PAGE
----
Pharmaceutical companies are very interested in finding a non-toxic inhibitor of PDH kinase 2. In fact, the paper by Knoechel et al. is mostly work done at Pfizer Ltd, in the UK. Their goal is to characterize as many inhibitors as possible.
Knoechel, T.R., Tucker, A.D., Robinson, C.M., Phillips, C., Taylor, W., Bungay, P.J., Kasten, S.A., Roche, T.E., and Brown, D.G. (2006) Regulatory roles of the N-terminal domain based on crystal structures of human pyruvate dehydrogenase kinase 2 containing physiological and synthetic ligands. Biochemistry 45:402-15. [doi: 10.1021/bi051402s]


  1. As I've said before, my chemistry doesn't go past high school and my biology doesn't go much further. I enjoyed the article though. Thanks for taking the time to write this series.

  2. Thanks for the link, Prof Moran. I've been reading avidly your description of the biochemistry of the PDH complex in light of the near-hysteria accompanying the use of DCA for cancer. Thanks for helping put the issue in proper perspective.

  3. Since DCA is used in some cases of acidosis , as well as has been use ( not anymore now ?) to lower blood sugar level , is it really so higly toxic?

  4. Your description of how the cell regulates Pyruvate dehydrogenase is interesting. My concern is that you outright dismiss DCA as dangerous. Then what exactly is Chemotherapy? Maybe you next blog should compare and contrast the effects of DCA versus the effects of chemotherapy. This may shed some light on comapative advantages of one type of poison over another.

  5. An alternative to DCA based on the difference in energy metabolism of cancer and normal tissue is the use of carbohydrate restriction and/or ketosis. The rationale is that since the tumor is dependent on glucose and may also not have been subject to any selective pressure for using ketone bodies, the host might have an advantage on such diets. Still conjectural, many groups are exploring the possibility. See, e.g. Fine, et al. (2008) and references therein:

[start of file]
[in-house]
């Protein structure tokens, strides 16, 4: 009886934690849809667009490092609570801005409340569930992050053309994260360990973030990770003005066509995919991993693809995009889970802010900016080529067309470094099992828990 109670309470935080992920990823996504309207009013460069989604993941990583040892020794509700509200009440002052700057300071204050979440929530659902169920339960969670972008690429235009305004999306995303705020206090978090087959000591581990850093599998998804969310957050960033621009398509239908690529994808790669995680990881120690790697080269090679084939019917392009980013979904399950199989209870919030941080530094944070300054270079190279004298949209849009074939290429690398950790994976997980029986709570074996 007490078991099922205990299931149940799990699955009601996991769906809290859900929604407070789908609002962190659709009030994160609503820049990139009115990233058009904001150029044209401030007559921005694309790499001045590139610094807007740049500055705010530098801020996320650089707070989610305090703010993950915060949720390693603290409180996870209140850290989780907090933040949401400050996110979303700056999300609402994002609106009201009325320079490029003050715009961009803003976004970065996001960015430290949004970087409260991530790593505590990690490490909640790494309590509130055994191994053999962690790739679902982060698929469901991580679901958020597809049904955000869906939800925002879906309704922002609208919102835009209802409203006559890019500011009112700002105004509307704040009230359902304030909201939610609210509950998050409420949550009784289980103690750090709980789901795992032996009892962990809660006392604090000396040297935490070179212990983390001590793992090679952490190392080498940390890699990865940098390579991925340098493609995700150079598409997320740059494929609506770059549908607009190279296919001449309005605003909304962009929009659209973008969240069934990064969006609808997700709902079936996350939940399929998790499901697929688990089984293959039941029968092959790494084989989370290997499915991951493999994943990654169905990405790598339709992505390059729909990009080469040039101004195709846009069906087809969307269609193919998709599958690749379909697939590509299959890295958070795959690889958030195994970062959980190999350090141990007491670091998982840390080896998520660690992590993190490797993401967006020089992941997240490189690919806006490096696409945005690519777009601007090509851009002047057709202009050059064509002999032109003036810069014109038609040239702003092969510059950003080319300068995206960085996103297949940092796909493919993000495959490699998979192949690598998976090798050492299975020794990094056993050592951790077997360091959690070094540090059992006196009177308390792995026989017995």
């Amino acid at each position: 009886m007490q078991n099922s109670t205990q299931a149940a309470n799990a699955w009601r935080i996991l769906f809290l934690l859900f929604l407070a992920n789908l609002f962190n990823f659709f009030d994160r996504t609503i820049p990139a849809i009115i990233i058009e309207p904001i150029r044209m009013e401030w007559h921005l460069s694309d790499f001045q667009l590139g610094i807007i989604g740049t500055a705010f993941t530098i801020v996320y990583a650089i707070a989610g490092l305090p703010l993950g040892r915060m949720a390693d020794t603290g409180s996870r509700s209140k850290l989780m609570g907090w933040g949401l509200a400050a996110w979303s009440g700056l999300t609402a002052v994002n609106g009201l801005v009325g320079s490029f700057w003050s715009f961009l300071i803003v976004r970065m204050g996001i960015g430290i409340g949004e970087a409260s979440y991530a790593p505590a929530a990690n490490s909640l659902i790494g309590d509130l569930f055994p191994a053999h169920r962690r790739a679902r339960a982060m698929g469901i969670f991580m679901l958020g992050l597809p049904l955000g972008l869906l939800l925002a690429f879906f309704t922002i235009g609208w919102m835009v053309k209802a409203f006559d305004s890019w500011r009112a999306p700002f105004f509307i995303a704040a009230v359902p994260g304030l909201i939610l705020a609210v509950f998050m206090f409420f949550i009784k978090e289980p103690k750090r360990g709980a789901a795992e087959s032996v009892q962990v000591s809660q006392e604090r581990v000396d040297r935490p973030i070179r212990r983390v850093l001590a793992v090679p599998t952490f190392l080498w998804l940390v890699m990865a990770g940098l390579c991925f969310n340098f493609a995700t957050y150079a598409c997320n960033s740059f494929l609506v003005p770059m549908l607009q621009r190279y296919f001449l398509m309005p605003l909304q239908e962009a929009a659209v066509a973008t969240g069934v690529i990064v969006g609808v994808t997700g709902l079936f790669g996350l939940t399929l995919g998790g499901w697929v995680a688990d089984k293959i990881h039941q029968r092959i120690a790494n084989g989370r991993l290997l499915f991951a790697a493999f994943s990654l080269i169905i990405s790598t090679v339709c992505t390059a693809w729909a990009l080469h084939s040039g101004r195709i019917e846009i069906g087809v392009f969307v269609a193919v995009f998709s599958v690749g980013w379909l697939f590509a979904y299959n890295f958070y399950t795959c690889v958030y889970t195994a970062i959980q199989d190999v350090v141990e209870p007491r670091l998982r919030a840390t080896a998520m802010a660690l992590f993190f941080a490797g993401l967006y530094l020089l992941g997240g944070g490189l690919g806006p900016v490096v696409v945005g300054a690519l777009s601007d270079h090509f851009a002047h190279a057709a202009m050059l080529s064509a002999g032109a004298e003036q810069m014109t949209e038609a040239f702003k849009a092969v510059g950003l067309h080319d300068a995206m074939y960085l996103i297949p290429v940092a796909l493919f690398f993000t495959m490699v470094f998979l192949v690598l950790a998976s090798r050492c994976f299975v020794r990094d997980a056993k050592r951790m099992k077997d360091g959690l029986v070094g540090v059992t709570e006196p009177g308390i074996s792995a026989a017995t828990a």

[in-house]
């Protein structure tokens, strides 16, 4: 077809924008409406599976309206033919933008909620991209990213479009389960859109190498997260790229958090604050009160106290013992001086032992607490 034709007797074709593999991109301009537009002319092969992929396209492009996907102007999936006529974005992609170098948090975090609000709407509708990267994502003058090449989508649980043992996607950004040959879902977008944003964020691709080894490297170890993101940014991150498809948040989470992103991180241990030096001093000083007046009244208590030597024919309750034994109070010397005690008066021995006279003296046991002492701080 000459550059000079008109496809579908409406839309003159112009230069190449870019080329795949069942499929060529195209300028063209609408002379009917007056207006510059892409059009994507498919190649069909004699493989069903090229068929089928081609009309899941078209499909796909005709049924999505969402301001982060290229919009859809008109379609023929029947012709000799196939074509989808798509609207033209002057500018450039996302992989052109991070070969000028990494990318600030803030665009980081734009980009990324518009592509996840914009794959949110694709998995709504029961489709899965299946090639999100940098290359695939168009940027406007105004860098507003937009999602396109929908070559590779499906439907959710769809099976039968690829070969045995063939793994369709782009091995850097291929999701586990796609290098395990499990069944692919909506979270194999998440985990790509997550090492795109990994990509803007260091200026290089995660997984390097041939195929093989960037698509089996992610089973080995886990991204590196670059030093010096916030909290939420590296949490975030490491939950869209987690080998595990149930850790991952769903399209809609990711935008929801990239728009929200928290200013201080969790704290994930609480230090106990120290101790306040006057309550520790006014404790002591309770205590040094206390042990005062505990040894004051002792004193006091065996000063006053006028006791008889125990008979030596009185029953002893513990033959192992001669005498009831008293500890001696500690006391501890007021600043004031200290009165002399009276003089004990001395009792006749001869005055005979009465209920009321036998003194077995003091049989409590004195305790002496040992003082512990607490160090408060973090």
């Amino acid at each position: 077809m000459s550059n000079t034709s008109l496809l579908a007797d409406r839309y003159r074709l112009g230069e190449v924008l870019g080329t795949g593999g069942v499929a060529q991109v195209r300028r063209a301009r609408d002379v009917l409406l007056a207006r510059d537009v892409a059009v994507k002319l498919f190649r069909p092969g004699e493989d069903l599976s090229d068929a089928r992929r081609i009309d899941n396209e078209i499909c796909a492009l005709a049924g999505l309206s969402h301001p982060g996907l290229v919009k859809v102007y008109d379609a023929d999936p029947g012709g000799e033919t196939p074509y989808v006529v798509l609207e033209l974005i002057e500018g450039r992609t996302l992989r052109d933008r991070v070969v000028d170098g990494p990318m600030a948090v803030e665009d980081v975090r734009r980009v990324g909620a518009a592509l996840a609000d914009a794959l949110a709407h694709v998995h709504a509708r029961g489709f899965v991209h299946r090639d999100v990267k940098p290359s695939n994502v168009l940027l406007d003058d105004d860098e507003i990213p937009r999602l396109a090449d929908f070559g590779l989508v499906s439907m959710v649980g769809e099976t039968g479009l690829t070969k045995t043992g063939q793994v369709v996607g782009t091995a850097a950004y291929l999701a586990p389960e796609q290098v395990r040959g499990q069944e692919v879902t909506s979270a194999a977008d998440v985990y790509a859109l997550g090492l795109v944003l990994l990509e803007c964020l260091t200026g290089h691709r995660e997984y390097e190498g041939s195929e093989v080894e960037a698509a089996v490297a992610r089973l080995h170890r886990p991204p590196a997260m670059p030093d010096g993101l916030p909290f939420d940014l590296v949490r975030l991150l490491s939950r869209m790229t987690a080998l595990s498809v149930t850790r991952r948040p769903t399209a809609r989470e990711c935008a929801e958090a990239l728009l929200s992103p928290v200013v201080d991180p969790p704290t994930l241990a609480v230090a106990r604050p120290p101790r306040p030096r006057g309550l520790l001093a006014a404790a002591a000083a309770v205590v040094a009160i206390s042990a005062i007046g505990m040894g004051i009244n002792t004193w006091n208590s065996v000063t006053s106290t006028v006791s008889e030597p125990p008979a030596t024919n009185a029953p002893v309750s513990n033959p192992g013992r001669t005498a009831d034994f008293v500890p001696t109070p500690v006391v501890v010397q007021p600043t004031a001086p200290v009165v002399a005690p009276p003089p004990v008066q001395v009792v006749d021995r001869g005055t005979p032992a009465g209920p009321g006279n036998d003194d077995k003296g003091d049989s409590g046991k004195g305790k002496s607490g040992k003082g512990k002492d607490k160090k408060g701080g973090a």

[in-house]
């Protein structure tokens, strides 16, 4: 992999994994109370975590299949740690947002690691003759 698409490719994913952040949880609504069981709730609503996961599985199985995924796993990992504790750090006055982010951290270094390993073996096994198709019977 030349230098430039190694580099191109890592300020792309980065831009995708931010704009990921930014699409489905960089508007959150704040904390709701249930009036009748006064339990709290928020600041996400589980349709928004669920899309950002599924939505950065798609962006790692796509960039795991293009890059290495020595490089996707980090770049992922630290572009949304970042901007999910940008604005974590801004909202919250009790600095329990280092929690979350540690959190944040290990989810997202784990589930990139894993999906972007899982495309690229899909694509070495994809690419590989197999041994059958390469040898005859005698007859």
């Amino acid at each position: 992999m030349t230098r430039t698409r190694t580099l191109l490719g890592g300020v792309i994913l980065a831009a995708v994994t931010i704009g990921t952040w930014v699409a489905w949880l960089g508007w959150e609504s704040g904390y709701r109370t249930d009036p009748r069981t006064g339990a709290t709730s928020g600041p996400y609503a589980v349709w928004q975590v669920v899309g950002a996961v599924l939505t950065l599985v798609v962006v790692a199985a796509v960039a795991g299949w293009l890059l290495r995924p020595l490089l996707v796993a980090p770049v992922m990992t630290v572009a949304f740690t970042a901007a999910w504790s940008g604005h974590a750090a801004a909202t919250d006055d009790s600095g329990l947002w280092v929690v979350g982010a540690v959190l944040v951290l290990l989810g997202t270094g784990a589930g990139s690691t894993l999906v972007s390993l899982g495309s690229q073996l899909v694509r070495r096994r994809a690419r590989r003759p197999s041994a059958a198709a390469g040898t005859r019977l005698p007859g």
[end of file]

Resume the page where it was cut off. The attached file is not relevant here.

Richard Feinman, Professor of Biochemistry

  6. Interesting article. I am studying biochem but not to this depth. I was looking for some information on the cori cycle when I ran across this blog. Thanks for posting Dr Larry!

    I also read the link from the previous poster. Interesting study and Dr. Feinman was one of the co-authors. I am all for helping people though and have seen the effects of chemotherapy, so whatever works and good luck with the research and studies. Thanks again.

  7. Why not use pyruvate instead of dichloroacetate.

    Something like calcium pyruvate.

    That way. it would be much less toxic, it would not be irreversible at the pyruvate site but continuous intake of calcium pyruvate or chromium pyruvate could have a long term prevention effect.

  8. Dear PProf
    I am prepaqring a review on PDKs. I hope to send me references for PDK inhibitors